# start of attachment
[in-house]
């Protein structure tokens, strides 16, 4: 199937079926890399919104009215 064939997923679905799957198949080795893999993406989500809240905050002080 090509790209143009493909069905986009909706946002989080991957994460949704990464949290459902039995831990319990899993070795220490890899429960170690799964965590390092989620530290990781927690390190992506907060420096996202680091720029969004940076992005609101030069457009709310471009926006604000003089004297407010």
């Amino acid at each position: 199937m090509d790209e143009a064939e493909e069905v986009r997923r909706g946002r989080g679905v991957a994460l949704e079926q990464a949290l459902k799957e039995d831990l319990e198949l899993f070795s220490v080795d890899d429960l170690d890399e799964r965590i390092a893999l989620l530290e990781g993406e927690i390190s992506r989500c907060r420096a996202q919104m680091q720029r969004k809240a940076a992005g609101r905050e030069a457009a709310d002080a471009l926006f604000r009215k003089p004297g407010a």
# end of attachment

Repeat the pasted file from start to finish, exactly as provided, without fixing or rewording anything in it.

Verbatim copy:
[in-house]
């Protein structure tokens, strides 16, 4: 199937079926890399919104009215 064939997923679905799957198949080795893999993406989500809240905050002080 090509790209143009493909069905986009909706946002989080991957994460949704990464949290459902039995831990319990899993070795220490890899429960170690799964965590390092989620530290990781927690390190992506907060420096996202680091720029969004940076992005609101030069457009709310471009926006604000003089004297407010």
């Amino acid at each position: 199937m090509d790209e143009a064939e493909e069905v986009r997923r909706g946002r989080g679905v991957a994460l949704e079926q990464a949290l459902k799957e039995d831990l319990e198949l899993f070795s220490v080795d890899d429960l170690d890399e799964r965590i390092a893999l989620l530290e990781g993406e927690i390190s992506r989500c907060r420096a996202q919104m680091q720029r969004k809240a940076a992005g609101r905050e030069a457009a709310d002080a471009l926006f604000r009215k003089p004297g407010a």